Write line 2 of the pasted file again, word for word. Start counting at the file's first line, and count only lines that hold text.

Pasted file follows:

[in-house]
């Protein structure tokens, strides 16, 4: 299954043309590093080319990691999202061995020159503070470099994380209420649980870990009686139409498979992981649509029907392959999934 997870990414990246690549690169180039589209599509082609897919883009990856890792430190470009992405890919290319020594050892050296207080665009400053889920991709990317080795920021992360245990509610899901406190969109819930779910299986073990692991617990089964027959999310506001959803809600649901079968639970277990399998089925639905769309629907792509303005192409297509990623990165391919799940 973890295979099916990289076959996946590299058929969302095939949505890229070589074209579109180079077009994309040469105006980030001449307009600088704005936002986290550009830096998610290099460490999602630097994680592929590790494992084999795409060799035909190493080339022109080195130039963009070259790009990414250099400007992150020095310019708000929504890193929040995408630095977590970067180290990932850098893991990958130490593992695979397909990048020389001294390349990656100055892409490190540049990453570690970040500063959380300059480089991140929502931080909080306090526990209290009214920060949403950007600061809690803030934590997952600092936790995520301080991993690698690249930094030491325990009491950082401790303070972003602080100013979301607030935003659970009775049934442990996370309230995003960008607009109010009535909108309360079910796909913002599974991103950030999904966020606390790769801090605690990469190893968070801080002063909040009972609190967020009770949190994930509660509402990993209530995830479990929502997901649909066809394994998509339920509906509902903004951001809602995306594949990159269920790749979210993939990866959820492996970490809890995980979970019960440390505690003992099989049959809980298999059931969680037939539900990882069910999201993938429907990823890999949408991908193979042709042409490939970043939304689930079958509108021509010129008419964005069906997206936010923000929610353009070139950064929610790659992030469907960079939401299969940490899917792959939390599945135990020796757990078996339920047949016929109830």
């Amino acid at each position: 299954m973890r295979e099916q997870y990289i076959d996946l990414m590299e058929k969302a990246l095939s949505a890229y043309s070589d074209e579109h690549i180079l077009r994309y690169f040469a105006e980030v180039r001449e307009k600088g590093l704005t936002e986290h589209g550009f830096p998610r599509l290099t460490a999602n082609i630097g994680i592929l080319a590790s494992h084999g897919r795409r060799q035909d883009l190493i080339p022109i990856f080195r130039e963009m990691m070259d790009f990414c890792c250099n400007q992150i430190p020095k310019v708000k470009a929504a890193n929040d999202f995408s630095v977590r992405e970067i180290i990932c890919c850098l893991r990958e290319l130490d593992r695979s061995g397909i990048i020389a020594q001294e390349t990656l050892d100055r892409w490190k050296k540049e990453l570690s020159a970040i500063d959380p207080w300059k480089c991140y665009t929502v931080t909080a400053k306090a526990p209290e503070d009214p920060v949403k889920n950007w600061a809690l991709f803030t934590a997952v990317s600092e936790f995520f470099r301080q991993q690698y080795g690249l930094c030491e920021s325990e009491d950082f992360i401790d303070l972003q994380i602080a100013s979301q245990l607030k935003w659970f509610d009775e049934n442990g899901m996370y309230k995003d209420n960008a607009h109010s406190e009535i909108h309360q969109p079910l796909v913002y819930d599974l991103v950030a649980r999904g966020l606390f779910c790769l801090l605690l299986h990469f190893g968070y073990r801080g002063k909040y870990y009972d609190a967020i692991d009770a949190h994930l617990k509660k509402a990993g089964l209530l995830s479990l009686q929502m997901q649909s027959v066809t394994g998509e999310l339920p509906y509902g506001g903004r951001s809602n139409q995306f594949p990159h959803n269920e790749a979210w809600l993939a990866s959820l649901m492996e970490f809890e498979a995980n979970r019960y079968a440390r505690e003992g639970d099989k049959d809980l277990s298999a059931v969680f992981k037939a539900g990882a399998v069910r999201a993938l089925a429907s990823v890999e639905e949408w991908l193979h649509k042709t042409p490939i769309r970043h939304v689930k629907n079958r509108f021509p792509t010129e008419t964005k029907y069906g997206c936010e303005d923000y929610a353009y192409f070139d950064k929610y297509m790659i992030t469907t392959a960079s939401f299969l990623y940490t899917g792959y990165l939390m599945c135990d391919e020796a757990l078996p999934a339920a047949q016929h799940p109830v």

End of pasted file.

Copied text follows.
């Protein structure tokens, strides 16, 4: 299954043309590093080319990691999202061995020159503070470099994380209420649980870990009686139409498979992981649509029907392959999934 997870990414990246690549690169180039589209599509082609897919883009990856890792430190470009992405890919290319020594050892050296207080665009400053889920991709990317080795920021992360245990509610899901406190969109819930779910299986073990692991617990089964027959999310506001959803809600649901079968639970277990399998089925639905769309629907792509303005192409297509990623990165391919799940 973890295979099916990289076959996946590299058929969302095939949505890229070589074209579109180079077009994309040469105006980030001449307009600088704005936002986290550009830096998610290099460490999602630097994680592929590790494992084999795409060799035909190493080339022109080195130039963009070259790009990414250099400007992150020095310019708000929504890193929040995408630095977590970067180290990932850098893991990958130490593992695979397909990048020389001294390349990656100055892409490190540049990453570690970040500063959380300059480089991140929502931080909080306090526990209290009214920060949403950007600061809690803030934590997952600092936790995520301080991993690698690249930094030491325990009491950082401790303070972003602080100013979301607030935003659970009775049934442990996370309230995003960008607009109010009535909108309360079910796909913002599974991103950030999904966020606390790769801090605690990469190893968070801080002063909040009972609190967020009770949190994930509660509402990993209530995830479990929502997901649909066809394994998509339920509906509902903004951001809602995306594949990159269920790749979210993939990866959820492996970490809890995980979970019960440390505690003992099989049959809980298999059931969680037939539900990882069910999201993938429907990823890999949408991908193979042709042409490939970043939304689930079958509108021509010129008419964005069906997206936010923000929610353009070139950064929610790659992030469907960079939401299969940490899917792959939390599945135990020796757990078996339920047949016929109830």